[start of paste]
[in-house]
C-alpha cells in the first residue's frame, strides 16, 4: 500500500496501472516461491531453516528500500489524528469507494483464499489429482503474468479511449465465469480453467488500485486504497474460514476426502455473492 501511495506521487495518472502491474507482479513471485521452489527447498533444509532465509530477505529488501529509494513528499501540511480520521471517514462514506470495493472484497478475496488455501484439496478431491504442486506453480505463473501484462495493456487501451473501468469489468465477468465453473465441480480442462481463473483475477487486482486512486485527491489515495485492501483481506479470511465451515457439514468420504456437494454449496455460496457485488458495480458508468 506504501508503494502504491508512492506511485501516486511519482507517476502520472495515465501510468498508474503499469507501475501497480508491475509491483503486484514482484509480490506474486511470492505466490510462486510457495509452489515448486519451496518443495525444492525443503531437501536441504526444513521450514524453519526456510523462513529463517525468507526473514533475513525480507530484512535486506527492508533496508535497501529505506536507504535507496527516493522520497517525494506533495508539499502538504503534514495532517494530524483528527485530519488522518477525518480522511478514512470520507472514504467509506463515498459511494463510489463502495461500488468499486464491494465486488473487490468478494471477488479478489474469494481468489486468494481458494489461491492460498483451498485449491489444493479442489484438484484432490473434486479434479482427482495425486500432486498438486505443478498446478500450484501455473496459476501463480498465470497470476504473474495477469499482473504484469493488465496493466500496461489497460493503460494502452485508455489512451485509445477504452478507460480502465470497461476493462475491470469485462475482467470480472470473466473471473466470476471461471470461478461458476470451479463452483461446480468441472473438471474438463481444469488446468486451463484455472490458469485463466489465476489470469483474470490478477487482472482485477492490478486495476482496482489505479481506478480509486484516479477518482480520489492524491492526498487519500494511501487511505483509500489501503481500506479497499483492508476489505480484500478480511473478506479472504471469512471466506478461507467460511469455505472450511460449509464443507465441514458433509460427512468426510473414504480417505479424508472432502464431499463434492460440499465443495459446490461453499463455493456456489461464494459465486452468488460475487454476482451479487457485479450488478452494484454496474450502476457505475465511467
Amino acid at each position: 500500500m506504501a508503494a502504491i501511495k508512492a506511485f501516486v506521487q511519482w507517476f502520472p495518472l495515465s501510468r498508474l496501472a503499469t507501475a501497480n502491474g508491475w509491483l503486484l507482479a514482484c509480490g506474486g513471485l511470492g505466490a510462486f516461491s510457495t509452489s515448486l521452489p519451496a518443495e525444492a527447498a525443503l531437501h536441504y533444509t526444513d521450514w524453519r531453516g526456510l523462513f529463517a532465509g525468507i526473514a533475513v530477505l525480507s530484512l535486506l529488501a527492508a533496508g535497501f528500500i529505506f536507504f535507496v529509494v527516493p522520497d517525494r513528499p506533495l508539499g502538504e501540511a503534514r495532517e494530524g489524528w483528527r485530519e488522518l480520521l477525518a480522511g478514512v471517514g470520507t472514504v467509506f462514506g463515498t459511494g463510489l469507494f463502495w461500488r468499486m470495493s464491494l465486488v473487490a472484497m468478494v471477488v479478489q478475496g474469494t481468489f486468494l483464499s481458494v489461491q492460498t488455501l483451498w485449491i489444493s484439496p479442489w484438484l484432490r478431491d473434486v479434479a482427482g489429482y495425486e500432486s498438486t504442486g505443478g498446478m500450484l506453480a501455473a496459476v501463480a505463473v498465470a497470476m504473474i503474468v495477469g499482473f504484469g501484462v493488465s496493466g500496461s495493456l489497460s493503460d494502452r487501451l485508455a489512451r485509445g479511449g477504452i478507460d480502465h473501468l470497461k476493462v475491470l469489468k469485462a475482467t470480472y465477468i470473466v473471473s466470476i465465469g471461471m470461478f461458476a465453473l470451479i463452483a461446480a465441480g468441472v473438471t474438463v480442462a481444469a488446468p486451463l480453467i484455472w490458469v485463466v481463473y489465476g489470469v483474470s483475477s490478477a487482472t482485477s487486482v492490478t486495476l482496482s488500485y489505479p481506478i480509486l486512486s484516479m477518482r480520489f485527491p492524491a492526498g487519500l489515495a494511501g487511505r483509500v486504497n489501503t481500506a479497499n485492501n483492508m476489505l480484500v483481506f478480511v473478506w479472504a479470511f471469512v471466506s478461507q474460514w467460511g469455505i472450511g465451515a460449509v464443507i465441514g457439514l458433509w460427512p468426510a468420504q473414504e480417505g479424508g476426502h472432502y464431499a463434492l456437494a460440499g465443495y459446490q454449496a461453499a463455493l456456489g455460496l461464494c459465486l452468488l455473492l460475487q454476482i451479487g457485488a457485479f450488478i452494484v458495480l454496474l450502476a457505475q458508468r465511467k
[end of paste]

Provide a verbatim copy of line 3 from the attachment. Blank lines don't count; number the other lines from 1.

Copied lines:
Amino acid at each position: 500500500m506504501a508503494a502504491i501511495k508512492a506511485f501516486v506521487q511519482w507517476f502520472p495518472l495515465s501510468r498508474l496501472a503499469t507501475a501497480n502491474g508491475w509491483l503486484l507482479a514482484c509480490g506474486g513471485l511470492g505466490a510462486f516461491s510457495t509452489s515448486l521452489p519451496a518443495e525444492a527447498a525443503l531437501h536441504y533444509t526444513d521450514w524453519r531453516g526456510l523462513f529463517a532465509g525468507i526473514a533475513v530477505l525480507s530484512l535486506l529488501a527492508a533496508g535497501f528500500i529505506f536507504f535507496v529509494v527516493p522520497d517525494r513528499p506533495l508539499g502538504e501540511a503534514r495532517e494530524g489524528w483528527r485530519e488522518l480520521l477525518a480522511g478514512v471517514g470520507t472514504v467509506f462514506g463515498t459511494g463510489l469507494f463502495w461500488r468499486m470495493s464491494l465486488v473487490a472484497m468478494v471477488v479478489q478475496g474469494t481468489f486468494l483464499s481458494v489461491q492460498t488455501l483451498w485449491i489444493s484439496p479442489w484438484l484432490r478431491d473434486v479434479a482427482g489429482y495425486e500432486s498438486t504442486g505443478g498446478m500450484l506453480a501455473a496459476v501463480a505463473v498465470a497470476m504473474i503474468v495477469g499482473f504484469g501484462v493488465s496493466g500496461s495493456l489497460s493503460d494502452r487501451l485508455a489512451r485509445g479511449g477504452i478507460d480502465h473501468l470497461k476493462v475491470l469489468k469485462a475482467t470480472y465477468i470473466v473471473s466470476i465465469g471461471m470461478f461458476a465453473l470451479i463452483a461446480a465441480g468441472v473438471t474438463v480442462a481444469a488446468p486451463l480453467i484455472w490458469v485463466v481463473y489465476g489470469v483474470s483475477s490478477a487482472t482485477s487486482v492490478t486495476l482496482s488500485y489505479p481506478i480509486l486512486s484516479m477518482r480520489f485527491p492524491a492526498g487519500l489515495a494511501g487511505r483509500v486504497n489501503t481500506a479497499n485492501n483492508m476489505l480484500v483481506f478480511v473478506w479472504a479470511f471469512v471466506s478461507q474460514w467460511g469455505i472450511g465451515a460449509v464443507i465441514g457439514l458433509w460427512p468426510a468420504q473414504e480417505g479424508g476426502h472432502y464431499a463434492l456437494a460440499g465443495y459446490q454449496a461453499a463455493l456456489g455460496l461464494c459465486l452468488l455473492l460475487q454476482i451479487g457485488a457485479f450488478i452494484v458495480l454496474l450502476a457505475q458508468r465511467k